Our fire engine made a half revolution during this incident and came to a rest on its roof. This left my crew and me hanging upside down by our seat belts. My first thought was to yell to my crew and see if they were ok. They both had this same thought and 3 voices called out almost in unison. My next thought was to get help on the way. I began frantically searching for the radio mic and had some difficulty finding it. I was so disoriented from the rollover and hanging by my belt that I was looking for the mic on the roof of the cab, instead of on the dogbox, where it has been mounted as long as I can remember. My engineer helped me locate the mic. I attempted to speak clearly into the mic when I called the dispatch center, but listening back to the audio recording of my radio traffic, my voice was full of fear; a type of fear which I had, up until this point, never experienced in the fire service. I had no idea at this point how badly injured my brothers were, all I knew was that they were alive. It was an odd feeling, experiencing both joy and terror at the same time. The next thing I heard was a loud thud as both my engineer and firefighter released themselves from their seatbelts and fell to the roof of the cab. I attempted multiple times to do the same, but I was never able to successfully release my seatbelt. I hung from my belt for several minutes as my Firefighter extricated himself from the truck. He ran around to the front of the truck and pulled out the broken windshields. I told him that I was fine and for him to focus his attention on helping my Engineer out of the truck. Once our Engineer had been extricated through the front windshield, my Firefighter came back to assist me. He used the knife I carry on my radio strap to cut my seat belt as I braced for the fall. I fell to the roof and began inching my way towards the rear doors. The front windshield area had been significantly deformed on my side and I didn’t think I could easily exit through it. I scooted across the roof on my back and as I neared the back of the cab, I noticed that the engine bay access panel was open and hanging down. Oil was dripping out, and in the moment of a slightly clouded thinking process, I decided that I needed to close the access panel door to keep oil out of the cab. I’m still not sure exactly why I did that. My best idea is that at this point, I didn’t realize how badly the truck was damaged and wanted to keep as much oil out of the cab as possible. It’s weird to think about. We have all spent so many hours over years ensuring that E432 was always well maintained, clean, and “parade ready” that I didn’t want the inside to become covered in oil. After this, I was assisted out of the truck by my Firefighter and 2 unknown bystanders who had stopped to check on us. I don’t know who you are, but I will always remember your faces and be thankful that you stopped to help us in our time of need.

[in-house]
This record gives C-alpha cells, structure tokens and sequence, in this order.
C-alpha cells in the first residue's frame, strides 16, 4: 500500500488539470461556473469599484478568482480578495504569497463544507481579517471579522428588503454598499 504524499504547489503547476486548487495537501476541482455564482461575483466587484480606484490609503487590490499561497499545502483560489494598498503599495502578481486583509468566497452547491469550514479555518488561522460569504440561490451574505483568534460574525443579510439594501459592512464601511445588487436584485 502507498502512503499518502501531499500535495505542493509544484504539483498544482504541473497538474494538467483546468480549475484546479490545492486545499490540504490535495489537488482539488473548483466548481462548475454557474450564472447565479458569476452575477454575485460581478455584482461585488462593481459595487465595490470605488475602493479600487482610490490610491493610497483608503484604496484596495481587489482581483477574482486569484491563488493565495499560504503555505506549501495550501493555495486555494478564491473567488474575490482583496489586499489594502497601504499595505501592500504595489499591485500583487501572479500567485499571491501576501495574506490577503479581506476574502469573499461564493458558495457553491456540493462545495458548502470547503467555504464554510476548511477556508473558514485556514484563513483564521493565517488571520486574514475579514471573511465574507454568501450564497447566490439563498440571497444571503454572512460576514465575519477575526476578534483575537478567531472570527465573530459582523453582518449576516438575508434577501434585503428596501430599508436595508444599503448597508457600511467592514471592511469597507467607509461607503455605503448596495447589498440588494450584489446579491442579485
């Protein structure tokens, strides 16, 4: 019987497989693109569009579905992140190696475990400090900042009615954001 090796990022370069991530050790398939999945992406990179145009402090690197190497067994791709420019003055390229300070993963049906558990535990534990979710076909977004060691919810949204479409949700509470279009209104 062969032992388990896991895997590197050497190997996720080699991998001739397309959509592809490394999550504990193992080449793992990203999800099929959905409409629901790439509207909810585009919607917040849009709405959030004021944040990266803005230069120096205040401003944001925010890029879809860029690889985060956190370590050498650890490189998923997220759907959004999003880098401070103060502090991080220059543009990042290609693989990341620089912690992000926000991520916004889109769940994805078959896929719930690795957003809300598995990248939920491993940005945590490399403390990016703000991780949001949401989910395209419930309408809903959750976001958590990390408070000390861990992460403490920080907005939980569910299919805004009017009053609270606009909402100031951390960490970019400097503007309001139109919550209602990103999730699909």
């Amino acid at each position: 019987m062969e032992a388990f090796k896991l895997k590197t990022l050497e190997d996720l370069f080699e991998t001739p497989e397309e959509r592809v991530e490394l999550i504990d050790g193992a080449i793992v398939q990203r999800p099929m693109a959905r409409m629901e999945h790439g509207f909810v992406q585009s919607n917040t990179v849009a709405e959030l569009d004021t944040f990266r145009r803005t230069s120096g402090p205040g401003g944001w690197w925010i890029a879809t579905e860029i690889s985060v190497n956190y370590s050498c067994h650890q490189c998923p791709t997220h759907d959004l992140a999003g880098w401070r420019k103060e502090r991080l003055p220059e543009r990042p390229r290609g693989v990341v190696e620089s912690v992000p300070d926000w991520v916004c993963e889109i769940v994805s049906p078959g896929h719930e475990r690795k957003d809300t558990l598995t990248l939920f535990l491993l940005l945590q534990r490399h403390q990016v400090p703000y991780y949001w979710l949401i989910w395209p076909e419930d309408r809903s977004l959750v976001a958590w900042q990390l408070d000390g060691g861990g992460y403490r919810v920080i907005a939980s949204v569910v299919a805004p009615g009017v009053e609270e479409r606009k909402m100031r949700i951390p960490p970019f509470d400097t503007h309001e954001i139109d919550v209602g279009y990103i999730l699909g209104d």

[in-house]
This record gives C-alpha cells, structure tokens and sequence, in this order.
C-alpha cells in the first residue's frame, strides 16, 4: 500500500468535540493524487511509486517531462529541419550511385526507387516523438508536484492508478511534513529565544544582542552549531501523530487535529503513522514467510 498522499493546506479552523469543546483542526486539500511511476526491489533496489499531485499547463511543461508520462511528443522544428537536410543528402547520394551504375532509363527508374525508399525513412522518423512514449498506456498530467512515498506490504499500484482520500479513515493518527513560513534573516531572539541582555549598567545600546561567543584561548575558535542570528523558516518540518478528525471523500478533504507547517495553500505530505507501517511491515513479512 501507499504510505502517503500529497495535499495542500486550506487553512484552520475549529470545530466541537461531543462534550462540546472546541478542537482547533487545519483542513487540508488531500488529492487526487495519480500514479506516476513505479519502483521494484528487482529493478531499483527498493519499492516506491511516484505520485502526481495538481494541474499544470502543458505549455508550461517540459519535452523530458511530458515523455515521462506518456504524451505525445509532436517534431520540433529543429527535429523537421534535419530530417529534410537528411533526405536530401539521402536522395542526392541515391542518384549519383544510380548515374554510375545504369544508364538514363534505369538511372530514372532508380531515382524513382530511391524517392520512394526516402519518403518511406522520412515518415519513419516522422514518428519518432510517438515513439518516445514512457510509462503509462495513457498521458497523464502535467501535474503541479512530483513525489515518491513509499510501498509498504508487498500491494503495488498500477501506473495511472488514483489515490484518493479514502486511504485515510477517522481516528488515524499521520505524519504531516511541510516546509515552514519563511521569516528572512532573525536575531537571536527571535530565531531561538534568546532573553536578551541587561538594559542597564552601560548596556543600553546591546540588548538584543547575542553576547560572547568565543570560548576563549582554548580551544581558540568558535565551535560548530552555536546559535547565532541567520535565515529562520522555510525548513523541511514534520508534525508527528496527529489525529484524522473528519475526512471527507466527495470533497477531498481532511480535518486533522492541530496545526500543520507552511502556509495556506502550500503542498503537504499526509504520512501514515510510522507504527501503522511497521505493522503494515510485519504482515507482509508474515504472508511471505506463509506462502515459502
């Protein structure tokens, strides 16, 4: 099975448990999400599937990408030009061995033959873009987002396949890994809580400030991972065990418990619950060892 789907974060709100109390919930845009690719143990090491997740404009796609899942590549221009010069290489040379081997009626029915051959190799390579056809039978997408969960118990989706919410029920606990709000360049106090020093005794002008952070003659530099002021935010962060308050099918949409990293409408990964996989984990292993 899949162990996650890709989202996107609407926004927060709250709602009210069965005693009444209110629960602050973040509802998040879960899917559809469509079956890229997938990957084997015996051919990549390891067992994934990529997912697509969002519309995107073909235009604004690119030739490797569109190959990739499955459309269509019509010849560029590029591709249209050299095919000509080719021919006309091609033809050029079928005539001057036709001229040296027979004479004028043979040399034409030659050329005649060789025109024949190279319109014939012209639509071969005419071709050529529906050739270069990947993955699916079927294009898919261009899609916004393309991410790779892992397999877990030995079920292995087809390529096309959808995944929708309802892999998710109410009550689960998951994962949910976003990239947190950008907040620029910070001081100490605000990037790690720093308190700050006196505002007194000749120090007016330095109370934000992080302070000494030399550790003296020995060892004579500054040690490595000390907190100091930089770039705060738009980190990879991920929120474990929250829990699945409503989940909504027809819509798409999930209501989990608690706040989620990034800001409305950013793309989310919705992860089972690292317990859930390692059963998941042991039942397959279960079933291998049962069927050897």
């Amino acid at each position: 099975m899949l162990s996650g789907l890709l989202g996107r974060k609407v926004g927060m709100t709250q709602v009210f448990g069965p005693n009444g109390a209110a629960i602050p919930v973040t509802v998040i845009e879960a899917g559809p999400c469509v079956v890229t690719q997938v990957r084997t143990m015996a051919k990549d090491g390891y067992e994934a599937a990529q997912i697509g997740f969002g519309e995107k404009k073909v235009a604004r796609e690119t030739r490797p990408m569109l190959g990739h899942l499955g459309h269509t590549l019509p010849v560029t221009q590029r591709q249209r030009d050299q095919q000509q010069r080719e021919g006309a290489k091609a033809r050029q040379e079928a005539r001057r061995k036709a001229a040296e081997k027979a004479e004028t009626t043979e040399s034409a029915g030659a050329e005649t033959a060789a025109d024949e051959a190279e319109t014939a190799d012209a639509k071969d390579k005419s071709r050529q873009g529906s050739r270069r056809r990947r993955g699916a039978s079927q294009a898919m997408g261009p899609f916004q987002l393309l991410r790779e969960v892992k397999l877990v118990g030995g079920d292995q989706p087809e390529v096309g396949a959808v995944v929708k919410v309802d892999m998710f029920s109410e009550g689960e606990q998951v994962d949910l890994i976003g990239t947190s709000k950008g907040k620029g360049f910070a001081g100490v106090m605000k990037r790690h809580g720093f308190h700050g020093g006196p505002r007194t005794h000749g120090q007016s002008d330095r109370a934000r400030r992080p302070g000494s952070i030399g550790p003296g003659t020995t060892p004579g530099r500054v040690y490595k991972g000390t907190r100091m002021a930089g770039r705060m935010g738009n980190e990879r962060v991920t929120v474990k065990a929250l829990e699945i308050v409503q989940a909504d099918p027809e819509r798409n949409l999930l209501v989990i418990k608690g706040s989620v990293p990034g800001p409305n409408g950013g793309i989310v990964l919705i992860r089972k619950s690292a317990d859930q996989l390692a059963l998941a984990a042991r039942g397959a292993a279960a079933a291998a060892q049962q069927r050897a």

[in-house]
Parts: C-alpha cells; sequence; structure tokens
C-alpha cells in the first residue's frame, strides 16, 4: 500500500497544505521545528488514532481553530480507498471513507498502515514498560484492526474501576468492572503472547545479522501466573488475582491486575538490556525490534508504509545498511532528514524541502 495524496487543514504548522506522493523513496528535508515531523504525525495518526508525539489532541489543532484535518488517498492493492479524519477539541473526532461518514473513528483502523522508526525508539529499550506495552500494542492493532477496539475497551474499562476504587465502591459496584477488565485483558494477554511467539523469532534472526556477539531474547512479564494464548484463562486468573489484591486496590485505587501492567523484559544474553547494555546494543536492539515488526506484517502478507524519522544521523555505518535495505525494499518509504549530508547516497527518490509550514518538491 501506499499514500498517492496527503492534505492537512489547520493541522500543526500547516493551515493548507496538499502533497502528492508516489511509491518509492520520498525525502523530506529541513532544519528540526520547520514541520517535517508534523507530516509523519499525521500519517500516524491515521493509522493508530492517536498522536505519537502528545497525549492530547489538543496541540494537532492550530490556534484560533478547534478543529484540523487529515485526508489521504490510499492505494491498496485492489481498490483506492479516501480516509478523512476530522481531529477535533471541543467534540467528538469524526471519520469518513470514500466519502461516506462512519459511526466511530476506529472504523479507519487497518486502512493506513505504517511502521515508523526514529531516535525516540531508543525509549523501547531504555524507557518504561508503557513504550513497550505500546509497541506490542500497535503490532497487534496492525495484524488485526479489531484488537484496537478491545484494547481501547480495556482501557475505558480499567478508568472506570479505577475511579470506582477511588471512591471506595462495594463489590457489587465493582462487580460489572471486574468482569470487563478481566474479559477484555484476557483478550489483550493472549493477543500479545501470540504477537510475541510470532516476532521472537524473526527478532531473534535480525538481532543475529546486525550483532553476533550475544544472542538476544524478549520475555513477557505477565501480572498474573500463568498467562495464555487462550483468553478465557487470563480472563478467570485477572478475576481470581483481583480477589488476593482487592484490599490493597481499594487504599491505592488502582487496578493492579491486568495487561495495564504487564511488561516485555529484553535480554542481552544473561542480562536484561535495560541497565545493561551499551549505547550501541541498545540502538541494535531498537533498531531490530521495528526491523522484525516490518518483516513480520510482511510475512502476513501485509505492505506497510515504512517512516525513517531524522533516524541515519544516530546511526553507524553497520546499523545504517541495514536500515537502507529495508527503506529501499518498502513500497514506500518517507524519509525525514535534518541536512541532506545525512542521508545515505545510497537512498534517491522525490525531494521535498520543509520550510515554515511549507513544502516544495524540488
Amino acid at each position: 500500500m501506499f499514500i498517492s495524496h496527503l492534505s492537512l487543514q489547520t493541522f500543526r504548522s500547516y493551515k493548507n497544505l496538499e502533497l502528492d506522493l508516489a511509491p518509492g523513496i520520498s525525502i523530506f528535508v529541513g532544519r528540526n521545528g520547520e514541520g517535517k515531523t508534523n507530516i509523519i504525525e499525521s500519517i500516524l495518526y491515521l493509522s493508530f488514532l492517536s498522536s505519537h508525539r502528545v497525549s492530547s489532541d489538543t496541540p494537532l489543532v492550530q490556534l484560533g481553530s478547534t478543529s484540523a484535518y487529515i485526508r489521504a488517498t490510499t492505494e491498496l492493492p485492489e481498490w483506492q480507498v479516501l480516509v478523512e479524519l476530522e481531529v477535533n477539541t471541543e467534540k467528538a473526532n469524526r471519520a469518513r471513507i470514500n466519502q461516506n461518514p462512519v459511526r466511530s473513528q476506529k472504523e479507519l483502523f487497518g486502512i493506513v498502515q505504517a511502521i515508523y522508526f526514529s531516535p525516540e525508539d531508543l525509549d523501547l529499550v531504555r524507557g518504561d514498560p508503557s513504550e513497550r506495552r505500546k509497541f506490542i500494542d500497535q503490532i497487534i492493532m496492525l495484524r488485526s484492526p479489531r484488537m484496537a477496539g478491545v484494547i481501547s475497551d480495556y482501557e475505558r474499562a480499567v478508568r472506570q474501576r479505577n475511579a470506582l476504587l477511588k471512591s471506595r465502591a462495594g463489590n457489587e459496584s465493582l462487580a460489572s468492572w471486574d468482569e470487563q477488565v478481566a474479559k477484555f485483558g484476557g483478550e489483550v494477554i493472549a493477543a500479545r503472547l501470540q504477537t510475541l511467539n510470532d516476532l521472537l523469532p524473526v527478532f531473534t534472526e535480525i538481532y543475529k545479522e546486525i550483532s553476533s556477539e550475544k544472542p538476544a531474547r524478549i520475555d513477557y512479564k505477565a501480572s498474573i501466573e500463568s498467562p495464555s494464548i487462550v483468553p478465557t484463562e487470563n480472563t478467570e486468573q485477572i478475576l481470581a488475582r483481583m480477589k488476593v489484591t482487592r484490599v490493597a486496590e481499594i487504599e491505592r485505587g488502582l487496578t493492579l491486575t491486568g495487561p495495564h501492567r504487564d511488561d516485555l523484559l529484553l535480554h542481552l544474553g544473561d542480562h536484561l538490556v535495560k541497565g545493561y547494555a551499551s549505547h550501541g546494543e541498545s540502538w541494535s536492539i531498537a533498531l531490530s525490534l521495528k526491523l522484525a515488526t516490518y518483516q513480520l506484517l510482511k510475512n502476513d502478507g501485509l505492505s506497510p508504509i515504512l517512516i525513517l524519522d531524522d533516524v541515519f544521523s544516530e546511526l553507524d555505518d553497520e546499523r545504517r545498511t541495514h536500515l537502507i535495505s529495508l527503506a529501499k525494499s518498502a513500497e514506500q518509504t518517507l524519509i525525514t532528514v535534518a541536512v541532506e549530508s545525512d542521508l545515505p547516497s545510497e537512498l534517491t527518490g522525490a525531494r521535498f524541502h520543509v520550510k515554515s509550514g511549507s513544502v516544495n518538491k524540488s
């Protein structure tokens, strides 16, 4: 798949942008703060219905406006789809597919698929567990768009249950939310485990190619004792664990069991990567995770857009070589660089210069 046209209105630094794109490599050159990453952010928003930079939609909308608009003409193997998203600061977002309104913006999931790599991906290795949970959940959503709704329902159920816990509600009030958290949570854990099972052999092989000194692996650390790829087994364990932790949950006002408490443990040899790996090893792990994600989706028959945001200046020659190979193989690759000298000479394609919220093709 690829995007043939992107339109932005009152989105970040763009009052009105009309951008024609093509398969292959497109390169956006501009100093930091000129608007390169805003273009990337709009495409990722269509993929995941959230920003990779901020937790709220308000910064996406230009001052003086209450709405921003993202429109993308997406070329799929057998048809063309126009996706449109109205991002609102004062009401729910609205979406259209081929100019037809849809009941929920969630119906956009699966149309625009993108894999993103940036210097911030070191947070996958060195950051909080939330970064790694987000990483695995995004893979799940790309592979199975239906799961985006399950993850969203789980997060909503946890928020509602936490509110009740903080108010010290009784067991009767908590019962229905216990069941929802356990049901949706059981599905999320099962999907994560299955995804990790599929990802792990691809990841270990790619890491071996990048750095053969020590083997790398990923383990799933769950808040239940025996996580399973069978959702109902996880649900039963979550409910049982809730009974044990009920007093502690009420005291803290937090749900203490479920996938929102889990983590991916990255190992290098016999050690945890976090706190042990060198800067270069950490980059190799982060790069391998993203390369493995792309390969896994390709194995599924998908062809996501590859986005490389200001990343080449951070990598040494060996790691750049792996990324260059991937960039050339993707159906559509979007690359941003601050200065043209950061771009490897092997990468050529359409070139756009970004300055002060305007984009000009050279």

I ran around the fire engine and saw my engineer hunched over, in obvious pain. My heart sunk a little. Within moments a crew from Rowan EMS was by our side. They assisted my Engineer into the ambulance to be taken to the hospital for evaluation. I told one of the paramedics that he wasn’t going alone and climbed in the back of the ambulance. Next, I had to do something I hoped I never would. I had to call his wife and let her know what happened. When she answered, I told her not to freak out and that her husband was okay, but that we had been in a rollover, he had minor injuries, and we were en-route to the hospital with EMS. During the ride to the hospital, I also made phone calls to my wife and parents. Surprisingly, everyone I called that day took the news very well. Our time at the hospital was relatively uneventful, and luckily, my engineer had no broken bones, just some deep bruising.